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About kseidel

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  • Birthday 02/25/1965

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  • Gender
  • Location
    Cody, Wyoming
  • Interests
    Fishing, Hunting, Riding Horses, Shooting, Reloading, Silversmithing, Camping, Traveling, Art,

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  • Leatherwork Specialty
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    other leatherworkers
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  1. Book recommendation for beginner

    The books you have listed are good places to start. Also Lucky seven for wallets and lucky eight for belts are good how to books that would be good for beginners. Lucky seven has small projects that you can do in a sitting. All have good pointers and tips. Once you get a good understanding of the principles in these books, Sheridan style will not be so intimidating. The principles of stamping are the same regardless of the style of pattern. Good luck!
  2. Saddle repair

    I can repair this for you, but I would recommend that you contact John Fallis and have him do the repair for you. He is most familiar with the particular construction of the saddle, and his prices are considerably lower than mine. John's address is 17402 N. Franklin Blvd Nampa, ID 83687 Phone: 208-461-7252
  3. latest roughout

    Now I am confused.... Did you stitch your horn and cantle using a "saddle stitch" using two needles crossing the threads in the hole as you progress, or a "lockstitch" using a hook and pulling a loop from one side that the thread from the other side is threaded thru and then pulling the "lock" into the center?
  4. latest roughout

    Yes, raising the rear dee would have been the proper adjustment to maintain the shallower, larger radius of the rear jockey to match the skirt.
  5. latest roughout

    Nice looking saddle Jon. Clean and neat and well made. May I add a critique...mostly related to design... skirt shape does not match seat and jockey shapes. Skirt should have a fuller rear corner to match jockey (or change jockey shape to match skirt). Side seat jockey is a bit too deep down the side, and a bit too short front to back. Follow the cantle line around the seat jockey and back thru the front of the swell. This is cosmetic, and wont affect the functionality of the saddle.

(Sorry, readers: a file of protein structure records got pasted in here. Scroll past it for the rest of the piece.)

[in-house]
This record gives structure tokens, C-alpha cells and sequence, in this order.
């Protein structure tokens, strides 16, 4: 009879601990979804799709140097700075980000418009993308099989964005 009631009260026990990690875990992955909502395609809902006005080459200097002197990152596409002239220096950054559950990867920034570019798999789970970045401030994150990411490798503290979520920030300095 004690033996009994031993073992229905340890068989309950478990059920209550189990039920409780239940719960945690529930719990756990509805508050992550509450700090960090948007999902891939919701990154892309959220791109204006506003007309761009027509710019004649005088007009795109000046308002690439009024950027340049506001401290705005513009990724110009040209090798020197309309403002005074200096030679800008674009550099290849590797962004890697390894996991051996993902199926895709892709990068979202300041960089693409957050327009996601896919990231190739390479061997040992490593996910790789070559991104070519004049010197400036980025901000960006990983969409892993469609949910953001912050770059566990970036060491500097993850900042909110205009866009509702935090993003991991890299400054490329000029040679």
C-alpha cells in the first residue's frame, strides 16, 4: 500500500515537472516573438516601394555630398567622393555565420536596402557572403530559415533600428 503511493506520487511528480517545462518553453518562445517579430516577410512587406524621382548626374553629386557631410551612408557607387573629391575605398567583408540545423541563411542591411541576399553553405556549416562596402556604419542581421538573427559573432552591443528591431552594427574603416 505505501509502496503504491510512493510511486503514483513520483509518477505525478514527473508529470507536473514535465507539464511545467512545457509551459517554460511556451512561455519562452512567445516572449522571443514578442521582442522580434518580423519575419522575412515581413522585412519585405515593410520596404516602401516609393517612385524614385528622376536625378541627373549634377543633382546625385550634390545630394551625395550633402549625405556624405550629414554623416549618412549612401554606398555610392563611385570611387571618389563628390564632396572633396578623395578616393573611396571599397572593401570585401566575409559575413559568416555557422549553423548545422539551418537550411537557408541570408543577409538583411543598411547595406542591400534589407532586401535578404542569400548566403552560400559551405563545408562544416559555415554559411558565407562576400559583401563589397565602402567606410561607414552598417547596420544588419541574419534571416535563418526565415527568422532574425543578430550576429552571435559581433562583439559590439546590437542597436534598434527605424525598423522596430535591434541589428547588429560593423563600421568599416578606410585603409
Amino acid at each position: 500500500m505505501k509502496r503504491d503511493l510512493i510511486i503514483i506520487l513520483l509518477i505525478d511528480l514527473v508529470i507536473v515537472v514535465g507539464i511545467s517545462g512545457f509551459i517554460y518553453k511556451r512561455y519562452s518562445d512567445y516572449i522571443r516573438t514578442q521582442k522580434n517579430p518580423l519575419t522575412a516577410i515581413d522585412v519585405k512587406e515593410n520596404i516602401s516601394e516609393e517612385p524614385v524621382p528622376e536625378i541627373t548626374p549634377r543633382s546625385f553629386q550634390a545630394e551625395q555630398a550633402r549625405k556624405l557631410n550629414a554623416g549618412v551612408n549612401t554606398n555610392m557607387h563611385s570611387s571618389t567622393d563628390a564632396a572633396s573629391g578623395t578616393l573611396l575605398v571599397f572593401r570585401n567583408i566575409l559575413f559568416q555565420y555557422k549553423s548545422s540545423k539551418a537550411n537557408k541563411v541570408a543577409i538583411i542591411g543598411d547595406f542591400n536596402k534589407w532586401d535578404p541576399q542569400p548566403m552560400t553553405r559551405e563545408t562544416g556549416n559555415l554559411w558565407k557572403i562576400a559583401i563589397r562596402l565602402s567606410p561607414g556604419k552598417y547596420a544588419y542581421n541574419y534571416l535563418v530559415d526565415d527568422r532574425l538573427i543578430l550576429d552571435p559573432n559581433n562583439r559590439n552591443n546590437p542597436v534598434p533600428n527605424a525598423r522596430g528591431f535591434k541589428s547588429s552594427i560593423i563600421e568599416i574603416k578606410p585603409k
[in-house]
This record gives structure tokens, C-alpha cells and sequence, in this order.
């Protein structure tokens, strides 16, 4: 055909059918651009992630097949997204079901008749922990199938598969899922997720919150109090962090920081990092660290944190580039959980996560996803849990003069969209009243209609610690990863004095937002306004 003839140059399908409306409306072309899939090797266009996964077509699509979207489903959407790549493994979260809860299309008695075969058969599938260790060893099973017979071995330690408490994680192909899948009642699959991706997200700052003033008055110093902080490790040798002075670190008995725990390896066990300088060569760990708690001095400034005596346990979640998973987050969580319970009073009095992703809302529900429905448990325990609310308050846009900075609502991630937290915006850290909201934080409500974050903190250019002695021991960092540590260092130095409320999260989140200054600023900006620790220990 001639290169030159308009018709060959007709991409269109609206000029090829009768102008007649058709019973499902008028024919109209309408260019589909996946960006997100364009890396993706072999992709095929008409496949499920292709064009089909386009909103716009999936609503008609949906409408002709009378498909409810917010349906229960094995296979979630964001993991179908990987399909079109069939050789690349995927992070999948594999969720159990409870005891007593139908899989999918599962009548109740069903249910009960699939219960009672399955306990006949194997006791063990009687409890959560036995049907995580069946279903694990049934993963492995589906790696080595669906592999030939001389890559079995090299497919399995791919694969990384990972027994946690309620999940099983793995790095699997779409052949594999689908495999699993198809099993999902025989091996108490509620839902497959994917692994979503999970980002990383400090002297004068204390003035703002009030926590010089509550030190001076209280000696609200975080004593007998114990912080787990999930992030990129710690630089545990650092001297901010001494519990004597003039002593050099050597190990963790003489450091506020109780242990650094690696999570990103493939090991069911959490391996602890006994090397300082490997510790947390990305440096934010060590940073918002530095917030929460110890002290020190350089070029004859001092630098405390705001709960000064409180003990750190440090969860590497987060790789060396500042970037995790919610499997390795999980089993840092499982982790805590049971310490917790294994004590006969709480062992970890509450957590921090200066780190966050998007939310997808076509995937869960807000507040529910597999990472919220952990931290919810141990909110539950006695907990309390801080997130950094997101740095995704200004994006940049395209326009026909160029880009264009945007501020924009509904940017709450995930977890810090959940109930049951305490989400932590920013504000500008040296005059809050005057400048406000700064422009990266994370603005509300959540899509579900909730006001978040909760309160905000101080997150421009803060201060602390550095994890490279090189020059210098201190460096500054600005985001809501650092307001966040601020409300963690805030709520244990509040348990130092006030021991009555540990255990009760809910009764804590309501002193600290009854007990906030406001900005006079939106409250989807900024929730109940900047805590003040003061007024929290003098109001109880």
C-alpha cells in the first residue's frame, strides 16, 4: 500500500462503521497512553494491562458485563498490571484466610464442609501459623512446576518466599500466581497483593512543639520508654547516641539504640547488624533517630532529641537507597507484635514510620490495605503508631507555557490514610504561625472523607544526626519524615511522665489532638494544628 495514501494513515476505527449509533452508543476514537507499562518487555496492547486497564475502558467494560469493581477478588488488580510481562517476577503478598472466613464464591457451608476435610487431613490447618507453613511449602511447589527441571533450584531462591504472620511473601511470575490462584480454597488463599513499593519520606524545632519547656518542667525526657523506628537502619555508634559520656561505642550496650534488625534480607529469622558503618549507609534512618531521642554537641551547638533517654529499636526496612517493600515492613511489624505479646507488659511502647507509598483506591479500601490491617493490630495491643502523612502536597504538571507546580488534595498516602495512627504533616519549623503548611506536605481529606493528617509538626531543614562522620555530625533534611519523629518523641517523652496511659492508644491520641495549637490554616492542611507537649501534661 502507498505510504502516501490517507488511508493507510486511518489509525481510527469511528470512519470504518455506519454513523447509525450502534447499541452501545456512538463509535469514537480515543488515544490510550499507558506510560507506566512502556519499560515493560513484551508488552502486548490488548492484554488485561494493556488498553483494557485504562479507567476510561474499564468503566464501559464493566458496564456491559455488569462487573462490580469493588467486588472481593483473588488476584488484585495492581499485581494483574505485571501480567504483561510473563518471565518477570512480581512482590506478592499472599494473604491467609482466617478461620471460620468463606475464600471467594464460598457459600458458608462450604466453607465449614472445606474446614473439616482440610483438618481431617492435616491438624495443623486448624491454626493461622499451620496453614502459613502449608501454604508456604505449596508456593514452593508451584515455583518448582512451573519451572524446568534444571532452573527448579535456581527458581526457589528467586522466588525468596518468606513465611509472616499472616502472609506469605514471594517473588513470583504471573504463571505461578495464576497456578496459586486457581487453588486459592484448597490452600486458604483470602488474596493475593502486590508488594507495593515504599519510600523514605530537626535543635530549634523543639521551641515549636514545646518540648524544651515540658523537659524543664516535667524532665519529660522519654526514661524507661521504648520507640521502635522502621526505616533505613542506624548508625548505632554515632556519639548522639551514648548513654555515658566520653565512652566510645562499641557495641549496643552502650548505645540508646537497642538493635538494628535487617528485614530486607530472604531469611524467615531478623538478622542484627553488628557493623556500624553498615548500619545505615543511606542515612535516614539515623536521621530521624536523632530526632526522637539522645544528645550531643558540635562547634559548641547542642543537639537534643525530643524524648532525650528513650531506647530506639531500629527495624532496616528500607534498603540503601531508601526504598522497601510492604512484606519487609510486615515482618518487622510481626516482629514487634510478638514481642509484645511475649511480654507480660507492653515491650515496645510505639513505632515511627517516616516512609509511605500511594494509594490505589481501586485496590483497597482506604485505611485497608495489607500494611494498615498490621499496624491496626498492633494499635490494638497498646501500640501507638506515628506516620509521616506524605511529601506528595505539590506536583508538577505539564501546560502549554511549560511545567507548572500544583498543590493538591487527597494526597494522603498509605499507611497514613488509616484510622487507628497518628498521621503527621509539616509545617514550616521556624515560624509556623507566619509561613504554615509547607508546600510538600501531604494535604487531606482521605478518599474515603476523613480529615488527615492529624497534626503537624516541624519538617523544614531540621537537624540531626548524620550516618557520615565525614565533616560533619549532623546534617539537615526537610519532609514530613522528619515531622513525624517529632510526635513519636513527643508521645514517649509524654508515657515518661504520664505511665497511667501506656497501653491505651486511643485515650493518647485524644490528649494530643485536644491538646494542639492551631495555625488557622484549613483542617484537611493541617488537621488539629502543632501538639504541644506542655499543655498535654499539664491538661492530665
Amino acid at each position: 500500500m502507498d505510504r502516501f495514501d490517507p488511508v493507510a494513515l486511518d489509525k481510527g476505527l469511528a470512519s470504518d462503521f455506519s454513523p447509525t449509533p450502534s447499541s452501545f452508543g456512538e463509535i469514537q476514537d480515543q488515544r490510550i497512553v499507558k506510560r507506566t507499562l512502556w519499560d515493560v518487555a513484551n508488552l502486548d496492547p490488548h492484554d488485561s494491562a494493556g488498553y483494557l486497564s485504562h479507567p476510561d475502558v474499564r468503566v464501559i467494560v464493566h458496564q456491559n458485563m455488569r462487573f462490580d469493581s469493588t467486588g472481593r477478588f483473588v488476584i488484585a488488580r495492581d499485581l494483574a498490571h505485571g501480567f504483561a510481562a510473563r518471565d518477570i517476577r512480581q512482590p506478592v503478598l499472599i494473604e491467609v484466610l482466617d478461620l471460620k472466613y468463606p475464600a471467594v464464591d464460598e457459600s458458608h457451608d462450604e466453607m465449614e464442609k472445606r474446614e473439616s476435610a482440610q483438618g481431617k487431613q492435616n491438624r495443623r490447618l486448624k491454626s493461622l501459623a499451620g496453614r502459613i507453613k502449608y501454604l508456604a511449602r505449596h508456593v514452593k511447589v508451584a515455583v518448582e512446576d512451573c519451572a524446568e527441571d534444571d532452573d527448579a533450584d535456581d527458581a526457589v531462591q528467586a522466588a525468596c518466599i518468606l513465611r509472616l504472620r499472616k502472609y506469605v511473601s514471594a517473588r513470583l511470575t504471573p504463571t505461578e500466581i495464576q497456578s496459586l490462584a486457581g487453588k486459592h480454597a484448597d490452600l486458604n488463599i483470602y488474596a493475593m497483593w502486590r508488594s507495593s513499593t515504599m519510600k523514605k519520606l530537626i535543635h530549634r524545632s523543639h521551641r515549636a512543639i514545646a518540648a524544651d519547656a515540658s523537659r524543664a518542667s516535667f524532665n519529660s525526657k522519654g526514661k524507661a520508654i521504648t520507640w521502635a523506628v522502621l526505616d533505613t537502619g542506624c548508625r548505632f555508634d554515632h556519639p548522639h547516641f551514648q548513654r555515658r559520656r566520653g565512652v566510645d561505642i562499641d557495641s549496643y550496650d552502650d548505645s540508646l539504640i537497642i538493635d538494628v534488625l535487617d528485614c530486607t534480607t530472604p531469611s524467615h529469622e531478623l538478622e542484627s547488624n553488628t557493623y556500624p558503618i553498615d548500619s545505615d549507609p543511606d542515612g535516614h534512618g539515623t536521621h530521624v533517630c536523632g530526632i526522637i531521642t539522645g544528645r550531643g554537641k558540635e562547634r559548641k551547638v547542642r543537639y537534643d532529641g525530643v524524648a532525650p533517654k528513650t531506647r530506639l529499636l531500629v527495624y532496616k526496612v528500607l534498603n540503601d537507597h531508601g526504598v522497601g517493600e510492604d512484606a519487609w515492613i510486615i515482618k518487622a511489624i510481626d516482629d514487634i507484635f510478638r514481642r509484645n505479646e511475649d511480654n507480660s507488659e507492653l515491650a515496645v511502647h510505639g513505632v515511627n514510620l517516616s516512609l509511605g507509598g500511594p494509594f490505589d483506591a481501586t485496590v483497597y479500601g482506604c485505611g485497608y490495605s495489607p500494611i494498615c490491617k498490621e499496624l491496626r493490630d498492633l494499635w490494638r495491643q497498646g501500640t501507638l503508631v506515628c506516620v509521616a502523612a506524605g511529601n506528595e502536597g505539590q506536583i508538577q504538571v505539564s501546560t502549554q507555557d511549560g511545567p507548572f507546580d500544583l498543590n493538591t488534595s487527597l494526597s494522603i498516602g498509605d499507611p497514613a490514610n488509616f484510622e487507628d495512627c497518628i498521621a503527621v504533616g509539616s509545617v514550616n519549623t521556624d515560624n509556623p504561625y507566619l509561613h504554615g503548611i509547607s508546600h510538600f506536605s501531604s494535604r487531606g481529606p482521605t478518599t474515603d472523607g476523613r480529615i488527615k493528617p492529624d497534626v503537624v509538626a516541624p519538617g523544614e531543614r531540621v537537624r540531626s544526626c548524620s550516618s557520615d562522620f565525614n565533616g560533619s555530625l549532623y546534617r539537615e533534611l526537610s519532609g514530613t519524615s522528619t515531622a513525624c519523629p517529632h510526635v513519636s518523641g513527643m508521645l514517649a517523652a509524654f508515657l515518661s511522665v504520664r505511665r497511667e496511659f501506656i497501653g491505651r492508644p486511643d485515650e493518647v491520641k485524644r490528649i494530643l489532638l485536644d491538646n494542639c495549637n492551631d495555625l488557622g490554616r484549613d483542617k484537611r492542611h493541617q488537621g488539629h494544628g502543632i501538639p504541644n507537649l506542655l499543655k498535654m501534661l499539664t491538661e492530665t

6. bleeding saddle stringd

    Interesting to read the replies and hear the "guesses." The proper way to bleed strings is to cut from the bottom up, as shown in your pic labeled "UP". This allows the strings to lay down smoothly and is more attractive.
  7. Your swivel knife is not a tool to skimp and go cheap. All of your tooling depends on the swivel knife... right down to the borders. You will use it more than any other tool. The cheap knives produce a lot of friction in the barrel as you carve since you are applying pressure to the top of the yoke. This leads to ragged cuts and tremendous fatigue! You will never regret spending a few more dollars on the swivel knife. If you want professional quality results, get a professional swivel knife. Chuck Smith also makes a blade machined from cobalt bar stock. This material offers a nearly drag free cut. I seldom even strop these blades, they carve so smoothly. Total cost of knife with blade about $125. Not that much in the scheme of leather working tools. It's not like buying a stitcher!
  8. I prefer Chuck Smith Ol' Smoothie. Shaft and yoke are mounted with a ball bearing and are balanced and smooth. Barry King's are not. Both are the same price. No comparison. I have them all, and carve many hours a day. I mainly use the ol' smoothie.
  9. First Saddle